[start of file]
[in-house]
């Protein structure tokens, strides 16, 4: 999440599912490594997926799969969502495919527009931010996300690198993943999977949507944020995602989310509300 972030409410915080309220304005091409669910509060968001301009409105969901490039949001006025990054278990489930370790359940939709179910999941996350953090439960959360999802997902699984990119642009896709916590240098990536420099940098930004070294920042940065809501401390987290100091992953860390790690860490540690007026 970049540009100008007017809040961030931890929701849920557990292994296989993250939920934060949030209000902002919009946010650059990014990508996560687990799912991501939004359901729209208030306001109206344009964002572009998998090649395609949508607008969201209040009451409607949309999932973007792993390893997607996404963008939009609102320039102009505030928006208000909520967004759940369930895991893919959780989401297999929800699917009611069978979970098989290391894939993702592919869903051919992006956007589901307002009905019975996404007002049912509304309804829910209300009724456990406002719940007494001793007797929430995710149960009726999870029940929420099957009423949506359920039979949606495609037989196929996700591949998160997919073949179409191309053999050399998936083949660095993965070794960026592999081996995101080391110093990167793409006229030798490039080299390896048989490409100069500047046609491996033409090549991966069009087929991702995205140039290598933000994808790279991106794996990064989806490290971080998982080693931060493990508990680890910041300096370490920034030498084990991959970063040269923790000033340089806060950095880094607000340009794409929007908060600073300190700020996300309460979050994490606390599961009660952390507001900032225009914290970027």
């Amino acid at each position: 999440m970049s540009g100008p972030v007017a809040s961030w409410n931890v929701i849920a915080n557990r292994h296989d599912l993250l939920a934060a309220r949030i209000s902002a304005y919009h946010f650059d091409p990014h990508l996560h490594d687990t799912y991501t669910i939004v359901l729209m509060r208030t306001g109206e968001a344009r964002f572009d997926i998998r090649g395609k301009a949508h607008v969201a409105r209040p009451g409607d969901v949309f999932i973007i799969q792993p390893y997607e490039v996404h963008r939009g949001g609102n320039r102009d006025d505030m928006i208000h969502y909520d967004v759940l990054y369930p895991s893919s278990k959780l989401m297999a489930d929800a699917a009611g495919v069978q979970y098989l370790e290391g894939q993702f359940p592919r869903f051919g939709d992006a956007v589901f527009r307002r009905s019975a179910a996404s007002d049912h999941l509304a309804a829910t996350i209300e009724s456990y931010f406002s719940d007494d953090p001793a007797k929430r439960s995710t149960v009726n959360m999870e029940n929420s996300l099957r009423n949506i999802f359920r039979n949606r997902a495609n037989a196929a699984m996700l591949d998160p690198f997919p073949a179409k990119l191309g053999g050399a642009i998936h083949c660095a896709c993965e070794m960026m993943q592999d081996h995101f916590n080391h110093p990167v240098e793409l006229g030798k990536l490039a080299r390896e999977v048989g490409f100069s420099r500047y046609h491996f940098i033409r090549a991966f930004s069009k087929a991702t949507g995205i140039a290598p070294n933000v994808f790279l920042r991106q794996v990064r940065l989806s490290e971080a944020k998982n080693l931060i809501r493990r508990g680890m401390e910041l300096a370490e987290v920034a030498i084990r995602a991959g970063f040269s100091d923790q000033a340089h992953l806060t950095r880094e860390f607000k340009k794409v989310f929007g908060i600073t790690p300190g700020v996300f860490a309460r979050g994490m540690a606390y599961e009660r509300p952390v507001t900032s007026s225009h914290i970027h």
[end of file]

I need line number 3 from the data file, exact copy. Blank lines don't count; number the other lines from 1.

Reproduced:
């Amino acid at each position: 999440m970049s540009g100008p972030v007017a809040s961030w409410n931890v929701i849920a915080n557990r292994h296989d599912l993250l939920a934060a309220r949030i209000s902002a304005y919009h946010f650059d091409p990014h990508l996560h490594d687990t799912y991501t669910i939004v359901l729209m509060r208030t306001g109206e968001a344009r964002f572009d997926i998998r090649g395609k301009a949508h607008v969201a409105r209040p009451g409607d969901v949309f999932i973007i799969q792993p390893y997607e490039v996404h963008r939009g949001g609102n320039r102009d006025d505030m928006i208000h969502y909520d967004v759940l990054y369930p895991s893919s278990k959780l989401m297999a489930d929800a699917a009611g495919v069978q979970y098989l370790e290391g894939q993702f359940p592919r869903f051919g939709d992006a956007v589901f527009r307002r009905s019975a179910a996404s007002d049912h999941l509304a309804a829910t996350i209300e009724s456990y931010f406002s719940d007494d953090p001793a007797k929430r439960s995710t149960v009726n959360m999870e029940n929420s996300l099957r009423n949506i999802f359920r039979n949606r997902a495609n037989a196929a699984m996700l591949d998160p690198f997919p073949a179409k990119l191309g053999g050399a642009i998936h083949c660095a896709c993965e070794m960026m993943q592999d081996h995101f916590n080391h110093p990167v240098e793409l006229g030798k990536l490039a080299r390896e999977v048989g490409f100069s420099r500047y046609h491996f940098i033409r090549a991966f930004s069009k087929a991702t949507g995205i140039a290598p070294n933000v994808f790279l920042r991106q794996v990064r940065l989806s490290e971080a944020k998982n080693l931060i809501r493990r508990g680890m401390e910041l300096a370490e987290v920034a030498i084990r995602a991959g970063f040269s100091d923790q000033a340089h992953l806060t950095r880094e860390f607000k340009k794409v989310f929007g908060i600073t790690p300190g700020v996300f860490a309460r979050g994490m540690a606390y599961e009660r509300p952390v507001t900032s007026s225009h914290i970027h």